I was walking in my neighborhood the other day when someone pulled over and asked me where a particular street was, which unbeknownst to this hapless soul, made about as much sense as asking Kim Kardashian for acting advice.
Because it’s not only possible, but 111 percent probable that if you dropped me into any area within a 20-mile radius of my house and gave me directions using only North, East, South and West, I would end up somewhere 40 miles away from my house.
A compass is as foreign to me as self-editing and maps are simply pretty pictures with lots of distracting colors that are entirely impossible to a) understand b) look at while driving and c) fold back up.
In other words, I have no sense of direction.
I’ve brought this up before, but was reminded when that guy asked me where that street was and 10 minutes later I realized I sent him in the completely opposite direction. This would be excusable in my warped brain if the street in question wasn’t literally ¼ mile from my own and the subject of a post a couple of years ago.
Someone decided that the “Milford” street sign in my neighborhood had suddenly graduated into something else a little sexier.
I thought maybe this directional disability would get better with time, but alas, it’s almost gotten worse. It’s not that I haven’t made a valiant effort to understand directions–I’m aware that north, east, south and west exist—it’s just that I don’t quite understand where they are in relation to where I am or want to be.
Highways aren’t referenced by specific names like 1-96 or 131, but rather “health food store highway” and “one that takes you to the gas station that has my favorite gum that everyone else stopped carrying. “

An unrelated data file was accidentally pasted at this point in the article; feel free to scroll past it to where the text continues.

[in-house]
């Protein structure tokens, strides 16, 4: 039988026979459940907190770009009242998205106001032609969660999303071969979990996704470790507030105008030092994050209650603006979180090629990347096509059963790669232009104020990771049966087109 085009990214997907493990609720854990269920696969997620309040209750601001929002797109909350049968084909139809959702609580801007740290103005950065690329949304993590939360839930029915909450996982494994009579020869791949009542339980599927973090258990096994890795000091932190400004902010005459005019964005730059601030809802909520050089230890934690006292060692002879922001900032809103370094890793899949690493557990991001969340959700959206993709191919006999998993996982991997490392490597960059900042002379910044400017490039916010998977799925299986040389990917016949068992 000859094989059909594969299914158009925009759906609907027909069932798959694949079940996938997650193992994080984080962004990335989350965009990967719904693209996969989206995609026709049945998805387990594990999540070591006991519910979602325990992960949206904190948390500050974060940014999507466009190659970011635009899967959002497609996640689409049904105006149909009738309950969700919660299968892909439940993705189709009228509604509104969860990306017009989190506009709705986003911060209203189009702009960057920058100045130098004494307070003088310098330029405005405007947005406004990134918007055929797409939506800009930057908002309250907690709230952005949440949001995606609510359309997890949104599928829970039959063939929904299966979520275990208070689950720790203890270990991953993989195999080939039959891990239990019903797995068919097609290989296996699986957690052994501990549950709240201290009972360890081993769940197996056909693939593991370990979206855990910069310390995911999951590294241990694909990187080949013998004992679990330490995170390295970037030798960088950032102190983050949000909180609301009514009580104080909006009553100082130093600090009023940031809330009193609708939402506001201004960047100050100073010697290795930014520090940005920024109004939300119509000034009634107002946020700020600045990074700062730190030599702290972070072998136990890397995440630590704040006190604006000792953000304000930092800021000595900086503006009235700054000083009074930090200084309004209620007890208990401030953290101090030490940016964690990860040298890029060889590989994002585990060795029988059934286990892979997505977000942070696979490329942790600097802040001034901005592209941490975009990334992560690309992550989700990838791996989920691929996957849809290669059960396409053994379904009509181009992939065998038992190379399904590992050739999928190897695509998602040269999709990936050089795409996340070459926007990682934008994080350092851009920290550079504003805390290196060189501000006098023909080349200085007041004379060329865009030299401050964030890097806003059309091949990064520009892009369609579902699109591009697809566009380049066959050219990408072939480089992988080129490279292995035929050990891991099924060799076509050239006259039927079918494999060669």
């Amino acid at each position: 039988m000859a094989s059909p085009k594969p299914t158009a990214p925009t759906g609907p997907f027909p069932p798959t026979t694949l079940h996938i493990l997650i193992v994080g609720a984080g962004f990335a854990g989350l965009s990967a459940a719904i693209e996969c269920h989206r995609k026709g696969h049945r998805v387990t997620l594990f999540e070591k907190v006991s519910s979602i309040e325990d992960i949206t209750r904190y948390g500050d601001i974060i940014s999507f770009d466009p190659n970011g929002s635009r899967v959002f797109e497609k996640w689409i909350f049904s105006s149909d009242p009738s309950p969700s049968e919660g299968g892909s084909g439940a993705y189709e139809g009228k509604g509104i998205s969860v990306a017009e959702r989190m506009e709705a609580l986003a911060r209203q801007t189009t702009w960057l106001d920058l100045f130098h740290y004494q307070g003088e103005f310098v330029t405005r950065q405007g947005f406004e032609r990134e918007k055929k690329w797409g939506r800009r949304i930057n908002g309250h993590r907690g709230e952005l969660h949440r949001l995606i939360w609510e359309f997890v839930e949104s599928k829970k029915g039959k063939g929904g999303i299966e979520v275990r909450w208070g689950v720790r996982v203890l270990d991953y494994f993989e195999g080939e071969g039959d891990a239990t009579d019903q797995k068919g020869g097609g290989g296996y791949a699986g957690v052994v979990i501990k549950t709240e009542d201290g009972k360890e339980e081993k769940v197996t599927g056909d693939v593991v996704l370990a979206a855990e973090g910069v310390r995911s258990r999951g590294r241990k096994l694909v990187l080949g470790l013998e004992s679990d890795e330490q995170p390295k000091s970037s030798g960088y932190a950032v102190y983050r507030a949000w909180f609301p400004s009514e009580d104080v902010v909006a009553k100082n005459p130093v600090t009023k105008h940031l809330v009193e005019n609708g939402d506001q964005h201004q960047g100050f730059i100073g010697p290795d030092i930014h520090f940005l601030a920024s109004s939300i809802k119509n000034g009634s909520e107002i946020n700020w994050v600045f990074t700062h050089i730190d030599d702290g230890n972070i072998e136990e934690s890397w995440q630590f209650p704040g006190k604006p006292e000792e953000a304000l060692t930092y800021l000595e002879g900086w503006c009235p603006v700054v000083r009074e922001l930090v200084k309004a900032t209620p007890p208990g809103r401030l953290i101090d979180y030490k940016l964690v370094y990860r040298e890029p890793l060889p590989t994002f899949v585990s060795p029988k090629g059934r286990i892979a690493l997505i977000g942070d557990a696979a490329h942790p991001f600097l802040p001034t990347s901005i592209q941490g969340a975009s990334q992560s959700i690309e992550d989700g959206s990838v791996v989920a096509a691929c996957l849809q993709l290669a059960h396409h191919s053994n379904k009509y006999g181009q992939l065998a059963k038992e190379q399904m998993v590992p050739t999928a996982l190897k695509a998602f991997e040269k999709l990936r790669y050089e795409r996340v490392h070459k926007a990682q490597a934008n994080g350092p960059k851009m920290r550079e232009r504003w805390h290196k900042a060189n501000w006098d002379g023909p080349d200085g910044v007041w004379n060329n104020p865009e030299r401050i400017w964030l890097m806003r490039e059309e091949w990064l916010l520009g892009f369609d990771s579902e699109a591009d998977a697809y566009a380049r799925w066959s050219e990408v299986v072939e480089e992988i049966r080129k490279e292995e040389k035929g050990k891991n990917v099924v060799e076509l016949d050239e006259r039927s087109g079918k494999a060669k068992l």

And while not many people ask me for directions after that first time, I actually feel much worse for people trying to give me directions somewhere. Here’s how it typically goes:
Other person: Go east on that road about five miles.
Me: Is east left or right?
Other person: Head north on that street.
Me: If we’re standing in my driveway, is that behind me or in front of me?
In my head I see a flat map with north at the top, south at the bottom and the other two things on the sides. How this translates into real life is somewhat more complicated. Until someone paints a big N, E, S or W in the sky, I’m pretty much screwed.
But instead of lamenting the fact that my internal compass is as reliable as a Magic 8 ball, I’ve just accepted the fact that I might not always know where I’m going — on foot or in my life, for that matter — but that it never hurts to ask.
Unless you’re going to ask me where to go.
In that case, you’re pretty much screwed.
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